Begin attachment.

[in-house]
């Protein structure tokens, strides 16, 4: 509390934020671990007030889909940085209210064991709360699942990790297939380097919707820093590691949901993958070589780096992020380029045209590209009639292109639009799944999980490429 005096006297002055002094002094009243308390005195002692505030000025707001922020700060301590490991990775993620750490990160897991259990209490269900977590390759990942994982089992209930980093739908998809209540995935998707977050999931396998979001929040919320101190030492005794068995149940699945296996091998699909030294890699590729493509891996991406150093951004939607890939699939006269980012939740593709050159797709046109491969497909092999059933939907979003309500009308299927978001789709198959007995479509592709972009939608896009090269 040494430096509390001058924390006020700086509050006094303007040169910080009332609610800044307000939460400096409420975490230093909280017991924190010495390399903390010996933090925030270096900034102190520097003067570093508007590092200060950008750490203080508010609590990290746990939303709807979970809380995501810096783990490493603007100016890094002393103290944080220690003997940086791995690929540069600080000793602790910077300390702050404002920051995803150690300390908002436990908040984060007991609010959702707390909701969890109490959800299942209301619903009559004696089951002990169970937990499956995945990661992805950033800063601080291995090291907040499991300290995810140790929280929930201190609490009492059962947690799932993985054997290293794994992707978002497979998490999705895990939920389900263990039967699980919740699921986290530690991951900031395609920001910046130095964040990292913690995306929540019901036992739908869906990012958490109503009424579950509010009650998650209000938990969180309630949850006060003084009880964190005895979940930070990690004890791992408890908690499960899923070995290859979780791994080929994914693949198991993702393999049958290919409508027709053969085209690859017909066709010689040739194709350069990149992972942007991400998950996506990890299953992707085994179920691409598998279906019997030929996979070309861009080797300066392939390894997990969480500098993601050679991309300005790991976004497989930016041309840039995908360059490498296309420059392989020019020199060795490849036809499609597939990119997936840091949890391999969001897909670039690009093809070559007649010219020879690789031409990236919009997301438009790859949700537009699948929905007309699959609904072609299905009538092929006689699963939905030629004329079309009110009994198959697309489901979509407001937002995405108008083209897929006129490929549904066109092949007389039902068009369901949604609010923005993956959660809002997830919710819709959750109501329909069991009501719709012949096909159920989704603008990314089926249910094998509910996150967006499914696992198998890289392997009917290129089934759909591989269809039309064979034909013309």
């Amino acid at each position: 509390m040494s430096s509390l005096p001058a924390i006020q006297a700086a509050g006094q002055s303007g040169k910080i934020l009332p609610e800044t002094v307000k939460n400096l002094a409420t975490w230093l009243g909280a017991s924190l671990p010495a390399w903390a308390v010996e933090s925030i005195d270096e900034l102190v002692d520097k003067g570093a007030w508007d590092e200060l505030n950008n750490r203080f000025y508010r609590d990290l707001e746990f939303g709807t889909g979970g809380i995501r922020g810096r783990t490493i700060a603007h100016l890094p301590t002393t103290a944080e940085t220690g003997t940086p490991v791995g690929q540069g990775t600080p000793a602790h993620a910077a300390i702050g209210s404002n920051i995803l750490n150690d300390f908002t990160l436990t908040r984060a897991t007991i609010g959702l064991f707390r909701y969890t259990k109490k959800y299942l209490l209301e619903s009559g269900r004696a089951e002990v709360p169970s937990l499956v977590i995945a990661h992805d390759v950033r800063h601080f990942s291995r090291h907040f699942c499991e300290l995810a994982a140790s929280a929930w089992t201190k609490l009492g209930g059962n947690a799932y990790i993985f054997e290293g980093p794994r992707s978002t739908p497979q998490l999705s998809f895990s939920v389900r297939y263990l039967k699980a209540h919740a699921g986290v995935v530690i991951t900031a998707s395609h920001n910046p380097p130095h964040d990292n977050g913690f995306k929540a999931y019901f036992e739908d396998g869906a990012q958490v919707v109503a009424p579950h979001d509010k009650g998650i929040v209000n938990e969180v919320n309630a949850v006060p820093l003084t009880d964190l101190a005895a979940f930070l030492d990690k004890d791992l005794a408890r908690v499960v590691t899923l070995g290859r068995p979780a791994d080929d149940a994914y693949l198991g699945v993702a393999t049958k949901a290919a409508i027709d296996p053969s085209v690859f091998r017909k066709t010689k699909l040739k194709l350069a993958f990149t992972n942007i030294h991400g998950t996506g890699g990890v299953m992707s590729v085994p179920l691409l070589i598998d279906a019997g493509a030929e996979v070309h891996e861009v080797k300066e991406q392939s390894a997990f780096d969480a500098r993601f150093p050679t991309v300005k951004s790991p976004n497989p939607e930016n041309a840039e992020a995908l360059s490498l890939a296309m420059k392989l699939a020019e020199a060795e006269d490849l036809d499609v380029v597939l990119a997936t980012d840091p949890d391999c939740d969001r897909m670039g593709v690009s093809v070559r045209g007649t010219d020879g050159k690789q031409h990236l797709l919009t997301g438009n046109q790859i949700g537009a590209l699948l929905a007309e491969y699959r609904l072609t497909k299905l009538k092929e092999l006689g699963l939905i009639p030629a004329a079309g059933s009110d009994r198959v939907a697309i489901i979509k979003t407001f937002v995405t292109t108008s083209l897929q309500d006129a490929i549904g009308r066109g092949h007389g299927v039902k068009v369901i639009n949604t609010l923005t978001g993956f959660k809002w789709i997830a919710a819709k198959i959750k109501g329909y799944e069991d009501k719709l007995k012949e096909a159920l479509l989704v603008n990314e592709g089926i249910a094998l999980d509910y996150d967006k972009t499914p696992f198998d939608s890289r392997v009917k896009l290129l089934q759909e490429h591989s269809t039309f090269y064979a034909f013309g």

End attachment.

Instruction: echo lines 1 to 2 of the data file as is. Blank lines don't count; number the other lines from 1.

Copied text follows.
[in-house]
């Protein structure tokens, strides 16, 4: 509390934020671990007030889909940085209210064991709360699942990790297939380097919707820093590691949901993958070589780096992020380029045209590209009639292109639009799944999980490429 005096006297002055002094002094009243308390005195002692505030000025707001922020700060301590490991990775993620750490990160897991259990209490269900977590390759990942994982089992209930980093739908998809209540995935998707977050999931396998979001929040919320101190030492005794068995149940699945296996091998699909030294890699590729493509891996991406150093951004939607890939699939006269980012939740593709050159797709046109491969497909092999059933939907979003309500009308299927978001789709198959007995479509592709972009939608896009090269 040494430096509390001058924390006020700086509050006094303007040169910080009332609610800044307000939460400096409420975490230093909280017991924190010495390399903390010996933090925030270096900034102190520097003067570093508007590092200060950008750490203080508010609590990290746990939303709807979970809380995501810096783990490493603007100016890094002393103290944080220690003997940086791995690929540069600080000793602790910077300390702050404002920051995803150690300390908002436990908040984060007991609010959702707390909701969890109490959800299942209301619903009559004696089951002990169970937990499956995945990661992805950033800063601080291995090291907040499991300290995810140790929280929930201190609490009492059962947690799932993985054997290293794994992707978002497979998490999705895990939920389900263990039967699980919740699921986290530690991951900031395609920001910046130095964040990292913690995306929540019901036992739908869906990012958490109503009424579950509010009650998650209000938990969180309630949850006060003084009880964190005895979940930070990690004890791992408890908690499960899923070995290859979780791994080929994914693949198991993702393999049958290919409508027709053969085209690859017909066709010689040739194709350069990149992972942007991400998950996506990890299953992707085994179920691409598998279906019997030929996979070309861009080797300066392939390894997990969480500098993601050679991309300005790991976004497989930016041309840039995908360059490498296309420059392989020019020199060795490849036809499609597939990119997936840091949890391999969001897909670039690009093809070559007649010219020879690789031409990236919009997301438009790859949700537009699948929905007309699959609904072609299905009538092929006689699963939905030629004329079309009110009994198959697309489901979509407001937002995405108008083209897929006129490929549904066109092949007389039902068009369901949604609010923005993956959660809002997830919710819709959750109501329909069991009501719709012949096909159920989704603008990314089926249910094998509910996150967006499914696992198998890289392997009917290129089934759909591989269809039309064979034909013309």